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Recently, I was out for a bike ride along a major road and I was horrified to see a Labrador Retriever jump through the back window of a moving car and get partially dragged by his leash. Thankfully traffic stopped and the owners stopped the car quickly. Witnessing a dog jump through a window of a moving car was obviously upsetting for me, but most of all it was a big reminder for me about how important it is for dogs to be properly restrained when in cars, and to be taught safe car manners.

For everyone’s safety dogs shouldn’t be riding on the driver’s lap, or unrestrained in the car. Dogs should also never ride in the back of a pickup truck (which is illegal in many areas), no matter if they are loose, tethered, or crated. When dogs are riding in a vehicle, they should be in a crate or secured with a crash-tested dog seatbelt.

Seatbelts are great options if your vehicle isn’t large enough to accommodate an appropriately sized crate for your dog. This will prevent your dog from being injured or ejected from the car in the event that you have to brake quickly, or in a worse case if you get into an accident. If your dog is wearing a seatbelt in the backseat of your car make sure that you have turned on the child locks to prevent your dog from pawing at the door and accidentally opening a window.

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You also want to keep windows completely rolled up or only cracked. Never allow your dog to ride in the car with his head out the window as this can result in injury from a dog jumping out of the car as I witnessed, or a dog’s eyes being injured by flying debris.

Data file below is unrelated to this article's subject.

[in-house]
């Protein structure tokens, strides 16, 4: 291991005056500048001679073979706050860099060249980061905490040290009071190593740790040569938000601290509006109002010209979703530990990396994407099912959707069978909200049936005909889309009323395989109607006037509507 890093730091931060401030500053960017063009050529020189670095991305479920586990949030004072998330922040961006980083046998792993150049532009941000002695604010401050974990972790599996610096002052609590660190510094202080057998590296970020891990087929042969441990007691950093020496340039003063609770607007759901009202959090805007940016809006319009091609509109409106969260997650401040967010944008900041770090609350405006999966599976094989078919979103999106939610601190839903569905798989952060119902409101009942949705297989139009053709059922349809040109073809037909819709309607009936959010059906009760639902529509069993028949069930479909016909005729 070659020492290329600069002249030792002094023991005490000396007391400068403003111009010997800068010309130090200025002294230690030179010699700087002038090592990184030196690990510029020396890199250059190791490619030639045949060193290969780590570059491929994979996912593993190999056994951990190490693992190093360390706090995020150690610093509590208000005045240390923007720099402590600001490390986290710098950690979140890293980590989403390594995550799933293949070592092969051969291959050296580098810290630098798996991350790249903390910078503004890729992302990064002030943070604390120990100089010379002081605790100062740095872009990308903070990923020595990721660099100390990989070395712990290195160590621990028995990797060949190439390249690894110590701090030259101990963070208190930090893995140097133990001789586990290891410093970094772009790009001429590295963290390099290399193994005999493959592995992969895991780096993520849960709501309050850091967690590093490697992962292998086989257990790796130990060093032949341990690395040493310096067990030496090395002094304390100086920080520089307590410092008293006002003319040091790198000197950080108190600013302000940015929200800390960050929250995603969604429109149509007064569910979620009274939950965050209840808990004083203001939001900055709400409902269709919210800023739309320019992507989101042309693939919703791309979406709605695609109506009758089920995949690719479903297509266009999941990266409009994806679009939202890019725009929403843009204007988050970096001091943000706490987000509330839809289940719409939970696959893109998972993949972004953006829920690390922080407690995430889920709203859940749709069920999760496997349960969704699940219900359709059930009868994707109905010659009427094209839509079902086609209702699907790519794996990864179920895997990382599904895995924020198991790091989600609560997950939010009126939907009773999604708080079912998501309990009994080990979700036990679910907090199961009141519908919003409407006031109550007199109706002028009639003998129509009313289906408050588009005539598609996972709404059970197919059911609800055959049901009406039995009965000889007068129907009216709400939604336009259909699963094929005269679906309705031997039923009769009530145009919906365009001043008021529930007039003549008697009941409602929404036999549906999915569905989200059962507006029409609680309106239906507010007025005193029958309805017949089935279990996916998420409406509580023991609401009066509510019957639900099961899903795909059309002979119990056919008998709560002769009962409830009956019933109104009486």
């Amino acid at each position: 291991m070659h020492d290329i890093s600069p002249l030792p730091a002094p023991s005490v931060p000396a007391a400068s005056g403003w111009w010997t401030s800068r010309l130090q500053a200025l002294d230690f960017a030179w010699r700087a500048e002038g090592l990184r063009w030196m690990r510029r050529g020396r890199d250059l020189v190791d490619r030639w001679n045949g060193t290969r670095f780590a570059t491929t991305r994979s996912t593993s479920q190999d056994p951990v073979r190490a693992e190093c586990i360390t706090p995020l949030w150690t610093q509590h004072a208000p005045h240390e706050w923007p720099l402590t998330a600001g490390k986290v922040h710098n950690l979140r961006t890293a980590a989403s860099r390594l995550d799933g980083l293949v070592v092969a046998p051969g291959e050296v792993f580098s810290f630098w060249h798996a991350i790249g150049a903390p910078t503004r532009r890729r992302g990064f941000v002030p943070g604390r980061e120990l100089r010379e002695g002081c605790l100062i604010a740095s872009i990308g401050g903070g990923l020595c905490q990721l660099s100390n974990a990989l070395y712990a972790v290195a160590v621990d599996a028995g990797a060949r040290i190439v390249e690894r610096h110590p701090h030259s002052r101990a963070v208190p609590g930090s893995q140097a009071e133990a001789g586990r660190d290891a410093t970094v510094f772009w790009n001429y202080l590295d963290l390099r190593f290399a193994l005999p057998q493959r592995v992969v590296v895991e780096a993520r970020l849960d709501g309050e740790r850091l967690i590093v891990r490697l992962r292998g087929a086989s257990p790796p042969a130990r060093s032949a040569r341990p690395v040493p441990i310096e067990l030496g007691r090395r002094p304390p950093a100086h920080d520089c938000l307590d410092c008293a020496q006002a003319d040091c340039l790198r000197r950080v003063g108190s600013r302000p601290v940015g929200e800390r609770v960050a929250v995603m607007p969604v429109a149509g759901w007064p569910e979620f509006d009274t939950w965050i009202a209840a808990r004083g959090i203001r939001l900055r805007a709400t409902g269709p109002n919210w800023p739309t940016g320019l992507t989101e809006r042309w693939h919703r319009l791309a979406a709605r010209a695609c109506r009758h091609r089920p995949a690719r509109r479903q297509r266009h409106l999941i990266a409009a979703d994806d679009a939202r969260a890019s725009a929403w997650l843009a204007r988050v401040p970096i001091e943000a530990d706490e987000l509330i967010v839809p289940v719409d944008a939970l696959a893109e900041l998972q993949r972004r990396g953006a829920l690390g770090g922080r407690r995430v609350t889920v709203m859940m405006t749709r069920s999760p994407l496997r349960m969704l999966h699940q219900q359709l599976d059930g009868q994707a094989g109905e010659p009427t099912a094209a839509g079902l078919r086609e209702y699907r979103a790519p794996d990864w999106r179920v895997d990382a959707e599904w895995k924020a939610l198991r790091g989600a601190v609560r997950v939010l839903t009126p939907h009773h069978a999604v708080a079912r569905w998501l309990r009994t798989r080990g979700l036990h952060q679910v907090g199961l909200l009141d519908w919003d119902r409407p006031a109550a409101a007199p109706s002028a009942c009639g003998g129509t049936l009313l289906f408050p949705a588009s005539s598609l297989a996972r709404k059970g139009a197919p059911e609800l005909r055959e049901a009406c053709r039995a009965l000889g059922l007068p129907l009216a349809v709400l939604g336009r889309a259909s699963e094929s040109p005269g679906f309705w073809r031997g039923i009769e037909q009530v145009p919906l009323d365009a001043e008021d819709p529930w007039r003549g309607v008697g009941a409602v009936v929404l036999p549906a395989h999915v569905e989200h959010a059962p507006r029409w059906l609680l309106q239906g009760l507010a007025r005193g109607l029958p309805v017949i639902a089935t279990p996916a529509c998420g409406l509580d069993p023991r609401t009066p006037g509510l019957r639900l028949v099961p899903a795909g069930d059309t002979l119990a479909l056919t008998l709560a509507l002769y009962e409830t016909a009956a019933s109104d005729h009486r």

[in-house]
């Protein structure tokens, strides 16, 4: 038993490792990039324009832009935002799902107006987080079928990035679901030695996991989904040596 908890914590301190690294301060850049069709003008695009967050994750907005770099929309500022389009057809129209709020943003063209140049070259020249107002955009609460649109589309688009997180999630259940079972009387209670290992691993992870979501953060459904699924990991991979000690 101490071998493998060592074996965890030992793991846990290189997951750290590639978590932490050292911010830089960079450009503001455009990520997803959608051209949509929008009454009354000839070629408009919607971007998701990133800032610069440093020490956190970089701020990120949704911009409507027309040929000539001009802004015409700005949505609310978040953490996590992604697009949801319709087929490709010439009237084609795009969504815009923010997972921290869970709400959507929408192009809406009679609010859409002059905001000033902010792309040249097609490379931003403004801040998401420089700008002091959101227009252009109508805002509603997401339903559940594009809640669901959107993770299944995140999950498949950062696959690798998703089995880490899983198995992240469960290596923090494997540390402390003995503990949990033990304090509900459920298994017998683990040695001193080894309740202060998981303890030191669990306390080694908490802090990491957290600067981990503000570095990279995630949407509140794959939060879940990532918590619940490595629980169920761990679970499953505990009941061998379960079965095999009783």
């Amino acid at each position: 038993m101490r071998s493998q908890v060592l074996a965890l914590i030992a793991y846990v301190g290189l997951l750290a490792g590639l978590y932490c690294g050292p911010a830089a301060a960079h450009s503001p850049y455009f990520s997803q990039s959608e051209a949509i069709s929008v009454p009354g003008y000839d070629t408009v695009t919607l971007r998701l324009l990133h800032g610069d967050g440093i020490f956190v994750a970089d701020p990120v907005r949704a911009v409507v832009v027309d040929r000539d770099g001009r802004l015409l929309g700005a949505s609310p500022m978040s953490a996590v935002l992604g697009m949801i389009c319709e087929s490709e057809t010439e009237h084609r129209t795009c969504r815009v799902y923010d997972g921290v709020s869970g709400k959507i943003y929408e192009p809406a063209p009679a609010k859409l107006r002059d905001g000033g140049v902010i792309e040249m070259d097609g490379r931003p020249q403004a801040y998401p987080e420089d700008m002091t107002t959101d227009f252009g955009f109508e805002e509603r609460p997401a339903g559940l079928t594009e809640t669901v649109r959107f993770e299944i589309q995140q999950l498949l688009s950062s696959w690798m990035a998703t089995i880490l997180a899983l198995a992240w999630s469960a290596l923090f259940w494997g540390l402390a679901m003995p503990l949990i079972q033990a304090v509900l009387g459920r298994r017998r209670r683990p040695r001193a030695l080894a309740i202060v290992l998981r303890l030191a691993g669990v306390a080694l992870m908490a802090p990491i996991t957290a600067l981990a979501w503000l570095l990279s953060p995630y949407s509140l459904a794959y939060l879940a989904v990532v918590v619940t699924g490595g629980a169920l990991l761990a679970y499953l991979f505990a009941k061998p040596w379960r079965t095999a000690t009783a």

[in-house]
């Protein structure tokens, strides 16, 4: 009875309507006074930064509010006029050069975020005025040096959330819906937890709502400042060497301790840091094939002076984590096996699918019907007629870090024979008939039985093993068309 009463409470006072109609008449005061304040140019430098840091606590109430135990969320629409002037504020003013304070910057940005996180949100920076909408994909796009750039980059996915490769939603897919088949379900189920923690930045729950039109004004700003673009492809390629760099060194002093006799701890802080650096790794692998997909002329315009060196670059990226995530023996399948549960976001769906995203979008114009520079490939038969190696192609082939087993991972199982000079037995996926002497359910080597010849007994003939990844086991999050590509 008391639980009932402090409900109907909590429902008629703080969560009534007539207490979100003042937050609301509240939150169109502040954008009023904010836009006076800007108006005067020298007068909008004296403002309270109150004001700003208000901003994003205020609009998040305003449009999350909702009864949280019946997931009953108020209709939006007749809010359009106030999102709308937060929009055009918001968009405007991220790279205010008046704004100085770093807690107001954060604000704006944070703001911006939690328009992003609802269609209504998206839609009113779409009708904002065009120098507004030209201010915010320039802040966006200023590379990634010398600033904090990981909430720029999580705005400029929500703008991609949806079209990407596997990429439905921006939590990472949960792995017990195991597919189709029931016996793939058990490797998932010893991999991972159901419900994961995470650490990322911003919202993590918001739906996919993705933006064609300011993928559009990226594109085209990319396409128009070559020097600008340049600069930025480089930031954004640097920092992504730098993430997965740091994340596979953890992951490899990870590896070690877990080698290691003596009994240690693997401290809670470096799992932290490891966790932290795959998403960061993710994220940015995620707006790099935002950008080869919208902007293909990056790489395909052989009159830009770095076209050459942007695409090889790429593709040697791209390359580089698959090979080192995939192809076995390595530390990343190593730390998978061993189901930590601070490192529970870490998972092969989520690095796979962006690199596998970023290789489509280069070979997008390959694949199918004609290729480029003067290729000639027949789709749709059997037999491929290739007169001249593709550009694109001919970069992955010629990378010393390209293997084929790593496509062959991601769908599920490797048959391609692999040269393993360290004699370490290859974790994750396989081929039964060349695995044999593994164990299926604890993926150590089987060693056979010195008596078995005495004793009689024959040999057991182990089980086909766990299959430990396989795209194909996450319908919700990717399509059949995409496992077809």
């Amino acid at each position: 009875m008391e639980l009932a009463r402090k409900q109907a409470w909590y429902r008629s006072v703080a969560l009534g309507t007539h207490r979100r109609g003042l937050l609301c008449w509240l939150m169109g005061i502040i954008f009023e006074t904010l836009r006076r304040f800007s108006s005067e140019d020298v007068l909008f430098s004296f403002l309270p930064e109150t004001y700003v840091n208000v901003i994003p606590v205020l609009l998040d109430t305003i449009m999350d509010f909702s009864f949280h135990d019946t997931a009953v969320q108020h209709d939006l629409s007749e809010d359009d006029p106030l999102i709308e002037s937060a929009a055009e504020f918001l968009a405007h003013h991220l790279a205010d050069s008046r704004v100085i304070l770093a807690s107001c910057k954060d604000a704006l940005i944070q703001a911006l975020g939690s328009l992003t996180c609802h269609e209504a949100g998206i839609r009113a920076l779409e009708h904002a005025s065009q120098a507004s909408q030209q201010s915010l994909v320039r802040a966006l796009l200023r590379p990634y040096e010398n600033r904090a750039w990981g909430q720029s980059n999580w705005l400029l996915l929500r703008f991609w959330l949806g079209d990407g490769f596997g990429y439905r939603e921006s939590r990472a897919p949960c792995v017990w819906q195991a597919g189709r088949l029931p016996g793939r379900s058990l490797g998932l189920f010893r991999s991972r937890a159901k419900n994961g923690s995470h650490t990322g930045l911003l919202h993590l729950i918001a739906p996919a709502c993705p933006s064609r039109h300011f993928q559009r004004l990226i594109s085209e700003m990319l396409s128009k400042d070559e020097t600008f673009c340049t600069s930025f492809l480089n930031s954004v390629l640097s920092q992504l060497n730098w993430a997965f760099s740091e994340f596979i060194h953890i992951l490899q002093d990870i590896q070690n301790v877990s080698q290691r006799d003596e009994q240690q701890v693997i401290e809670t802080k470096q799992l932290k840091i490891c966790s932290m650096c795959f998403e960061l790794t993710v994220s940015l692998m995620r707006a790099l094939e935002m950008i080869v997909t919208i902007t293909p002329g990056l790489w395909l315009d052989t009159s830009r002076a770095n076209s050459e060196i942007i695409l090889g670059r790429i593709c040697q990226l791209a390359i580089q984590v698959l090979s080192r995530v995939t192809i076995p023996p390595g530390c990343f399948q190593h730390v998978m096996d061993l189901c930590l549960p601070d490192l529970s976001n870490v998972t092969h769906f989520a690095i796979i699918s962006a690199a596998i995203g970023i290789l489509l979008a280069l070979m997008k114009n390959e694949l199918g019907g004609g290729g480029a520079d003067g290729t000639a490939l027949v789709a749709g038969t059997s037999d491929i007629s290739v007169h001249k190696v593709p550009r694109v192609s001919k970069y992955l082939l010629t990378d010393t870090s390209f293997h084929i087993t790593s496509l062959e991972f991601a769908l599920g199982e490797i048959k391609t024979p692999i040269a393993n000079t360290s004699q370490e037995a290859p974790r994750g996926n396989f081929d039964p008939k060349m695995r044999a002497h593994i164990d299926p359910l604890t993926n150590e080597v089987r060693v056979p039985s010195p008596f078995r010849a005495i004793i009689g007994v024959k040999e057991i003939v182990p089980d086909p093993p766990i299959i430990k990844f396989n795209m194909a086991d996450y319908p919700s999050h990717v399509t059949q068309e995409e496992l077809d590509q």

Car Manners Training

Although car travel comes naturally to us, it isn’t something dogs automatically understand. As soon as your dog or puppy comes home, begin teaching your dog to behave safely and calmly in and around your car.

  • To start, get your dog comfortable and familiar with the restraint equipment (crate or seatbelt) ahead of time outside of the car.
  • Let your dog investigate the seatbelt or crate and offer treats and praise for approaching and sniffing the equipment.
  • Keep training sessions short and fun and when your dog is comfortable with the crate and seatbelt you’re ready to get into the car.
  • Introduce your dog to the car with a family member or friend planning to drive so you can focus on working with your dog.
  • Depending on your dog’s age/health/size either lift your dog into the car or encourage her to jump up. Praise and treat for loading into the car. Close your dog in her crate or connect her seatbelt.
  • Start car training without a planned trip in mind so that you aren’t in a hurry and can start with just a short drive down the street, especially if you already know your dog gets excited or struggles in the car. Praise and treat (small treats that aren’t likely to upset her stomach) your dog for any calm and relaxed behavior: not barking, laying down, etc.
  • As your dog is more comfortable in the car you can vary the rate of reinforcement (treats) and the length of the drives you take.